UK retail banking sector shrinks further as TSB announces 36 closures
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TSB Bank will close down 36 of its branches across the UK, cutting 250 jobs in the process and further reducing the size of the British retail banking sector.

Like several other major high street banks, TSB has cited a decline in retail usage as being the main reason behind its decision. Across the country, UK banks are finding that customers are increasingly using digital services instead of bricks-and-mortar locations.

Quoted in the Daily Mirror, a TSB spokesperson said: “The decision to close a branch is never taken lightly, but our customers are now doing most of their banking digitally and we need to move to a better balance of digital and face-to-face services. 

“We remain committed to a national branch network and through innovation and integration with video, telephone, digital, branch and other face-to-face services TSB customers have more ways to bank with us than ever before.”

The past six months have seen Lloyds, Barclays and Metro Bank among some of the big names cutting back their services. Lloyds notably called a close on its mobile banking division, meaning a van-based in-person banking service and not its app, back in January 2024.

This followed a series of high-street closures. Meanwhile, Barclays announced plans to close 18 branches in December. Lastly, Metro Bank initiated a review late last year into its opening hours.

Not all banks have experienced the same thing, however. Nationwide stated earlier this year that it has seen an upsurge in cash withdrawals from physical locations. The bank is also in the possession of significantly expanding its retail banking network via a takeover of rival Virgin Money.

Regardless, the general reduction in physical banking services – although driven by consumer demand according to the banks – has become a cause of concern for some. The Labour Party, for example, has been critical of this, arguing that some communities and demographics are being left without access to physical banking.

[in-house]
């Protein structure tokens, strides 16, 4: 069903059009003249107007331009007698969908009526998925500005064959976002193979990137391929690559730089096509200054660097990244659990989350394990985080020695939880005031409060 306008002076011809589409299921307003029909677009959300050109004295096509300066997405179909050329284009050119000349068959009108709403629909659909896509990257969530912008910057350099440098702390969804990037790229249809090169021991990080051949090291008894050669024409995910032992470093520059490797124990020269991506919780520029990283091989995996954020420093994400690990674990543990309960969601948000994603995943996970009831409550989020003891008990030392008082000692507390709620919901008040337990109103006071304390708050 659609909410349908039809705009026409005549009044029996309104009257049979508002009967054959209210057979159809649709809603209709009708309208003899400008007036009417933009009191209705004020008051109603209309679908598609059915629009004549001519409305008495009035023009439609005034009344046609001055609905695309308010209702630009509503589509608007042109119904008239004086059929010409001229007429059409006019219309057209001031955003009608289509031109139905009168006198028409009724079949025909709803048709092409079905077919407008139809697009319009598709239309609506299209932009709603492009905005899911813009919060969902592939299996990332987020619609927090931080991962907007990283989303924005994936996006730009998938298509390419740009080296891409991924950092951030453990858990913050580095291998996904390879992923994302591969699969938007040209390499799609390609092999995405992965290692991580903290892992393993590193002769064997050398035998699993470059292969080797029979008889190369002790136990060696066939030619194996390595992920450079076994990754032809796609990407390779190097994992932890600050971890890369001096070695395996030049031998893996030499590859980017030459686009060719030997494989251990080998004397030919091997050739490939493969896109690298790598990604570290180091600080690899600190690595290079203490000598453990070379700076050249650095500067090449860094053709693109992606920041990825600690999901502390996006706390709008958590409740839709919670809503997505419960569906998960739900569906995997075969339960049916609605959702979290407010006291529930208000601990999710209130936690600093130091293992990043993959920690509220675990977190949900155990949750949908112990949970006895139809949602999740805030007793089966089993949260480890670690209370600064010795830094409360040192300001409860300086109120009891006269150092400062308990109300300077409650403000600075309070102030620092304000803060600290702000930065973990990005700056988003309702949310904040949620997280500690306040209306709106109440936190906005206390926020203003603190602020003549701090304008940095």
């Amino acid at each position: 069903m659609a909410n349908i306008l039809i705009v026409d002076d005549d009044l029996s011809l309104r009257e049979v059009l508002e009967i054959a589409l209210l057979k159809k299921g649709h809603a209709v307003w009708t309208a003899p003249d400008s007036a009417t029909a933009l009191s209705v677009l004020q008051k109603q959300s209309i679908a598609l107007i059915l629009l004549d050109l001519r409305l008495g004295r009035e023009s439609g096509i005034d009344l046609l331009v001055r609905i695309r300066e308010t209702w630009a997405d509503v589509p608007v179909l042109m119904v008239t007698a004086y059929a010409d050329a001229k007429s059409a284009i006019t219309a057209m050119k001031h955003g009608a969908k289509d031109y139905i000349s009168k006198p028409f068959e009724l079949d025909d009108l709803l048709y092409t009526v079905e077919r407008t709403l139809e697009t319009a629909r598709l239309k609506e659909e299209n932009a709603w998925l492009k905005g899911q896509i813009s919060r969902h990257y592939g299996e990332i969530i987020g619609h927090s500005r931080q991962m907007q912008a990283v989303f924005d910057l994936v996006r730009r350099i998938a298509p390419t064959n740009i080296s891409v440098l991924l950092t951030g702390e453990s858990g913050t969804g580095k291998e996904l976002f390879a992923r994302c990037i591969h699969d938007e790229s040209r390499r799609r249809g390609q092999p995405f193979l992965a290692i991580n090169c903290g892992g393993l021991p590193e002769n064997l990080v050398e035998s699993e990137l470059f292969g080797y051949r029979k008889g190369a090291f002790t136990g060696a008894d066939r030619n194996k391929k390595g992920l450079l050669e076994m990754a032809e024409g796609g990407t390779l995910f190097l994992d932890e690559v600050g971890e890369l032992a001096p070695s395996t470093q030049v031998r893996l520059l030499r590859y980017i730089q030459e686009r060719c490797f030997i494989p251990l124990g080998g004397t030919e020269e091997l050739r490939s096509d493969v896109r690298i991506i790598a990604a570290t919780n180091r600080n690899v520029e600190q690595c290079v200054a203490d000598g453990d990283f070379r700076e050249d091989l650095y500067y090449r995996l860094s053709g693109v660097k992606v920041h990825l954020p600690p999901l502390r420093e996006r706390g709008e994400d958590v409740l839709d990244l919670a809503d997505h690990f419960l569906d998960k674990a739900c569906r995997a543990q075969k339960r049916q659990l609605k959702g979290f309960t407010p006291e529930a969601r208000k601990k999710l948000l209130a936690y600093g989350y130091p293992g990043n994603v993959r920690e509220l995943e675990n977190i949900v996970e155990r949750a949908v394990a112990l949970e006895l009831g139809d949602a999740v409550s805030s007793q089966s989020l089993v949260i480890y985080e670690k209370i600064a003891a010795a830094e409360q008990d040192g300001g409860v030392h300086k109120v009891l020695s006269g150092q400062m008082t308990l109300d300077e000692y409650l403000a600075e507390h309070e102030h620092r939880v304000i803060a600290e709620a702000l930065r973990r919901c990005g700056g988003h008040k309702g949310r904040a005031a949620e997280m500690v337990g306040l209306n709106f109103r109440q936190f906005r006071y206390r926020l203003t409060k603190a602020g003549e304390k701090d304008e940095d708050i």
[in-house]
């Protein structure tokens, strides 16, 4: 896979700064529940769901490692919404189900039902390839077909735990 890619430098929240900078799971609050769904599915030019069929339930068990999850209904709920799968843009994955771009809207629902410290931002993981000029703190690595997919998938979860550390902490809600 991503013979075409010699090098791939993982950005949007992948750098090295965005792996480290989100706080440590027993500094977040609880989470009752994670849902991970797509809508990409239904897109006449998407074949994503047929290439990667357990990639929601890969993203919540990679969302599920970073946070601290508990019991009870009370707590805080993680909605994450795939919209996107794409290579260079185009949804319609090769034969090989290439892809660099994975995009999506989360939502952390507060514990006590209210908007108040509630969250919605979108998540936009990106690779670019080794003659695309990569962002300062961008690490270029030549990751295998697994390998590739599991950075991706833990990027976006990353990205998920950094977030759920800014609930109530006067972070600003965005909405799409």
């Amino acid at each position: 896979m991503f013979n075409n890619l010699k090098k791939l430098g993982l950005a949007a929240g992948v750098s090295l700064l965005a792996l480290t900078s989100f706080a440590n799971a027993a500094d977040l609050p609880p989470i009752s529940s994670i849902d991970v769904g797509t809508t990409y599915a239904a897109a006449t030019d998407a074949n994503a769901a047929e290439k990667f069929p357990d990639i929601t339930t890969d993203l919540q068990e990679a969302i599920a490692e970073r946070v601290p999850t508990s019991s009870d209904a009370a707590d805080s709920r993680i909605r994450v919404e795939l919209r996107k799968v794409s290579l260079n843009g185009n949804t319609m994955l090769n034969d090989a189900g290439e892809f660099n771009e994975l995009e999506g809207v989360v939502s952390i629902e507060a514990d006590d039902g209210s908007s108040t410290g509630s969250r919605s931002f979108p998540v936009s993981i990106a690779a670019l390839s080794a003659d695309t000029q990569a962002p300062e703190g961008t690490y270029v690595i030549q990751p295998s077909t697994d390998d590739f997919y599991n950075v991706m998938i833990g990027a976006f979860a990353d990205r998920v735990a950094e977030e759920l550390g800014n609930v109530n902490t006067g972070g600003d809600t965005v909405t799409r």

TSB’s plans have also earned criticism from Unite the Union, one of the UK’s biggest general unions with a large membership base in the retail sector. The Union has taken aim chiefly at the job cuts which will result from the closures.

Unite Regional Officer, Andy Case, said: “The decision by TSB to cut 250 roles is a grave mistake. These workers perform essential work in the fraud departments and across the branch network.

“Through extensive negotiations Unite has been able to substantially reduce the number of jobs at risk. However, that isn’t sufficient, the union is pressing TSB to urgently reconsider its damaging bank branch closures plan. At a time when customers are increasingly concerned about financial fraud and often need support from a local bank branch this is the wrong course of action.

“TSB customers will rightly be concerned by today’s news and they will undoubtedly suffer a downgrade in service from these job cuts.

“Unite will hold fresh negotiations with TSB about ways of further reducing job losses and it will be fully supporting its members affected by the announcement.”